The eToolKit operates on a Windows platform and enables structural engineers to design appropriate steel connections efficiently. It will also help to standardise structural steel connections as it has Saisc's Structural Steel Connections book – also known as the Green Book – alongside the software. This was launched last year and aims to standardise structural steel connections. According to Saisc education director Spencer Erling, the use of the tool will help prevent too much strain when it comes to construction of steel structures.
Also available in the book is a list of steel manufacturers who provide resources for the connections that are available in the eToolKit. Examples of connections, discussions and commentaries with regard to the users' design used from the Green Book can also be viewed and a summary of designs saved or printed.
Primary developers of the eToolKit, Saisc engineer Amanuel Gebremeskel and University of the Witwatersrand School of Environmental Engineering structural engineering professor Alex Elvin, hope that the tool will further promote the standardisation of structural steel connections to allow for better efficiency in the design process.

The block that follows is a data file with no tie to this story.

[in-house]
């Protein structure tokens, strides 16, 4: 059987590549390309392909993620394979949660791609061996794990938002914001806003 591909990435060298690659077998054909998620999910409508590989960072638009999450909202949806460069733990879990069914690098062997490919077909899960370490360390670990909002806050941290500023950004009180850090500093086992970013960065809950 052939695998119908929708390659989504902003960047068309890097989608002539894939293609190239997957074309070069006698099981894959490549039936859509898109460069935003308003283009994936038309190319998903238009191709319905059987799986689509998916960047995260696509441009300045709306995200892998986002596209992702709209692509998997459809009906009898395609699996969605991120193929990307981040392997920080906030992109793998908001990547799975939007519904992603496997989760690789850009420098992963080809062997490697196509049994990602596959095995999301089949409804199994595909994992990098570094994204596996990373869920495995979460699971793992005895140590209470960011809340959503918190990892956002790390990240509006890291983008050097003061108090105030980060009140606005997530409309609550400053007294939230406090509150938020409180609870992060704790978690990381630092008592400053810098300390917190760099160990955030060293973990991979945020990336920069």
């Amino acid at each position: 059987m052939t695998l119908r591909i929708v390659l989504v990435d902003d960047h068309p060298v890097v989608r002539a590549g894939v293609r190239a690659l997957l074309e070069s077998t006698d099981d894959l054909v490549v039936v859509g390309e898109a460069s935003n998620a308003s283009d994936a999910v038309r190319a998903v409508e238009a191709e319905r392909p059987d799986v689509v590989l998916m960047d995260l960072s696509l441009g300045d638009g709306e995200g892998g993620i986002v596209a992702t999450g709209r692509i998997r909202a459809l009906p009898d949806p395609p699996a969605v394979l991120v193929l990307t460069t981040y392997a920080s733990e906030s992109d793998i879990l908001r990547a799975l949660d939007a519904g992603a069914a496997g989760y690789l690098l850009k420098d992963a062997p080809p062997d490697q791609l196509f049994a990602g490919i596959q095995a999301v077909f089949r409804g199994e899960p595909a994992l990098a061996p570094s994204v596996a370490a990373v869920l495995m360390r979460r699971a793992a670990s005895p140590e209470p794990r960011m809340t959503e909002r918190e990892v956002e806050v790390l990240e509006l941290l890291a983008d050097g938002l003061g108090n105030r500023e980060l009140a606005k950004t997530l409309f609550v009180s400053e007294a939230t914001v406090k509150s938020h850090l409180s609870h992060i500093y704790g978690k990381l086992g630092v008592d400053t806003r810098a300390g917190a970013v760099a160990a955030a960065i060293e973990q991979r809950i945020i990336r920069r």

"We had to bring together the Green Book and standards, and present them in a packaged manner. As an institution, we are in the business of standardisation, but we are branching out into innovation. As a result, the eToolKit is a new way of presenting standardised tables," said Gebremeskel.
Users of the eToolKit are presented with a simple process to design structural steel connections by selecting the appropriate Saisc standard connection, the member sizes that need to be joined, bolt diameters, number of rows of bolts, as well as the plate thickness. By clicking the calculate button, the capacity of the connection is displayed.
"Also, by placing the cursor on the result box, users can see what the weak link in the connection is. This allows for the refinement of the connection design and it is really a jackpot feature of the programme," Erling added.
Once the weak link is identified, users can enter the load figures from the analysis, and a design check is performed. A scale sketch of the connection, including the stiffeners, dimensions and weld-size specifications, can be viewed and transferred to the construction drawings.